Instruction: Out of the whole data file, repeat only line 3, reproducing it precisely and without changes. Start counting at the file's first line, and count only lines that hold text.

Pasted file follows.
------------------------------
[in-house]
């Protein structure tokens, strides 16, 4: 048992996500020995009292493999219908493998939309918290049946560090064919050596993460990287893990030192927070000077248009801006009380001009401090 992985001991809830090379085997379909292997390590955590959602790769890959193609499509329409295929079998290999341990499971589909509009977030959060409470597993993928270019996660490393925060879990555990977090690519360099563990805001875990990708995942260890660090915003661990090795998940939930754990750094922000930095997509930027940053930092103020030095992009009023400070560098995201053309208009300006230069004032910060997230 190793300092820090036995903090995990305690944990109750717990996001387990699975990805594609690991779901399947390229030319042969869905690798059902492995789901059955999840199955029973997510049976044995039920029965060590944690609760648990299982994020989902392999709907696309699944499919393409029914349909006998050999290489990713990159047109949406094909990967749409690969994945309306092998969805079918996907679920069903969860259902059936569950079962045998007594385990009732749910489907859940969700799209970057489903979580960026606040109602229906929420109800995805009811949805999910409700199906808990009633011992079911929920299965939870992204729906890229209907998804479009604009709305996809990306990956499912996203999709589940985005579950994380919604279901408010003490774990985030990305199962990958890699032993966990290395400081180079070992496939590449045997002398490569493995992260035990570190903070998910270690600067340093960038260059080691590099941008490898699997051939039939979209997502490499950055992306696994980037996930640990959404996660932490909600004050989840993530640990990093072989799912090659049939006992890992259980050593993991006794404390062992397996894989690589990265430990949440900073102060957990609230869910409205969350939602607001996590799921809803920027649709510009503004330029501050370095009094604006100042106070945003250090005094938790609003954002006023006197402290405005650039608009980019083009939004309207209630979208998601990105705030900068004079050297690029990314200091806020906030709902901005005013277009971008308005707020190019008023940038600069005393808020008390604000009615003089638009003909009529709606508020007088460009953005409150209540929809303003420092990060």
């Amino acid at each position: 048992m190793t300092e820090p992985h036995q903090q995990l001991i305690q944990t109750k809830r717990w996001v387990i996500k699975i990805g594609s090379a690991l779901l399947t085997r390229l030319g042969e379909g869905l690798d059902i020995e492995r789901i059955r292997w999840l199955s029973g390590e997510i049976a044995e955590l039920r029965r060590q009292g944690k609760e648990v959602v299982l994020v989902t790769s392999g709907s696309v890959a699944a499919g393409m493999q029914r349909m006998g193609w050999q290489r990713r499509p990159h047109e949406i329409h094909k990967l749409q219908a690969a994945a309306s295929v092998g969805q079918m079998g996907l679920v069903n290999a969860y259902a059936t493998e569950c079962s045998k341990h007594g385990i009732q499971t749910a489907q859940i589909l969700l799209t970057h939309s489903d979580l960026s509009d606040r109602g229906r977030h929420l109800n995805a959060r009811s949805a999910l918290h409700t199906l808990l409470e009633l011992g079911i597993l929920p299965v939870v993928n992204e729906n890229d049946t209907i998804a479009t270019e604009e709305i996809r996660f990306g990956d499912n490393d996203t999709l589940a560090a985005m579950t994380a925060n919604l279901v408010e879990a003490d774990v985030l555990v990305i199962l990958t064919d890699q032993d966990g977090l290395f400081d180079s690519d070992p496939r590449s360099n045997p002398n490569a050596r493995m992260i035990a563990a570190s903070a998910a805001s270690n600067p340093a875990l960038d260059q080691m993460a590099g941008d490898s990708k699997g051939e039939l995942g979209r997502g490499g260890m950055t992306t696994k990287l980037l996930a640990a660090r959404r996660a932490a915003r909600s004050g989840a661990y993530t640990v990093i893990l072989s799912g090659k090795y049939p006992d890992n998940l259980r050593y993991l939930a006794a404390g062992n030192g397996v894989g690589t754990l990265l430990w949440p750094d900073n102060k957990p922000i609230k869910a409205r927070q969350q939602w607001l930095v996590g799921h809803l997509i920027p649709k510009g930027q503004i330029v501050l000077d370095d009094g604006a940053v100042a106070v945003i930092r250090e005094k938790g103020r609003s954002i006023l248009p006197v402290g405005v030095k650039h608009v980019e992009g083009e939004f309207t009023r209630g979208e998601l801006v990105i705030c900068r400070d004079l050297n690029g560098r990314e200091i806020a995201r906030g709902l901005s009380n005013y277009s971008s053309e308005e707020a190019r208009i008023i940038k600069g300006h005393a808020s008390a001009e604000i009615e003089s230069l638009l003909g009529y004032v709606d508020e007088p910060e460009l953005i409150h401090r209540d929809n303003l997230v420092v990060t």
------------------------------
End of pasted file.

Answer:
């Amino acid at each position: 048992m190793t300092e820090p992985h036995q903090q995990l001991i305690q944990t109750k809830r717990w996001v387990i996500k699975i990805g594609s090379a690991l779901l399947t085997r390229l030319g042969e379909g869905l690798d059902i020995e492995r789901i059955r292997w999840l199955s029973g390590e997510i049976a044995e955590l039920r029965r060590q009292g944690k609760e648990v959602v299982l994020v989902t790769s392999g709907s696309v890959a699944a499919g393409m493999q029914r349909m006998g193609w050999q290489r990713r499509p990159h047109e949406i329409h094909k990967l749409q219908a690969a994945a309306s295929v092998g969805q079918m079998g996907l679920v069903n290999a969860y259902a059936t493998e569950c079962s045998k341990h007594g385990i009732q499971t749910a489907q859940i589909l969700l799209t970057h939309s489903d979580l960026s509009d606040r109602g229906r977030h929420l109800n995805a959060r009811s949805a999910l918290h409700t199906l808990l409470e009633l011992g079911i597993l929920p299965v939870v993928n992204e729906n890229d049946t209907i998804a479009t270019e604009e709305i996809r996660f990306g990956d499912n490393d996203t999709l589940a560090a985005m579950t994380a925060n919604l279901v408010e879990a003490d774990v985030l555990v990305i199962l990958t064919d890699q032993d966990g977090l290395f400081d180079s690519d070992p496939r590449s360099n045997p002398n490569a050596r493995m992260i035990a563990a570190s903070a998910a805001s270690n600067p340093a875990l960038d260059q080691m993460a590099g941008d490898s990708k699997g051939e039939l995942g979209r997502g490499g260890m950055t992306t696994k990287l980037l996930a640990a660090r959404r996660a932490a915003r909600s004050g989840a661990y993530t640990v990093i893990l072989s799912g090659k090795y049939p006992d890992n998940l259980r050593y993991l939930a006794a404390g062992n030192g397996v894989g690589t754990l990265l430990w949440p750094d900073n102060k957990p922000i609230k869910a409205r927070q969350q939602w607001l930095v996590g799921h809803l997509i920027p649709k510009g930027q503004i330029v501050l000077d370095d009094g604006a940053v100042a106070v945003i930092r250090e005094k938790g103020r609003s954002i006023l248009p006197v402290g405005v030095k650039h608009v980019e992009g083009e939004f309207t009023r209630g979208e998601l801006v990105i705030c900068r400070d004079l050297n690029g560098r990314e200091i806020a995201r906030g709902l901005s009380n005013y277009s971008s053309e308005e707020a190019r208009i008023i940038k600069g300006h005393a808020s008390a001009e604000i009615e003089s230069l638009l003909g009529y004032v709606d508020e007088p910060e460009l953005i409150h401090r209540d929809n303003l997230v420092v990060t």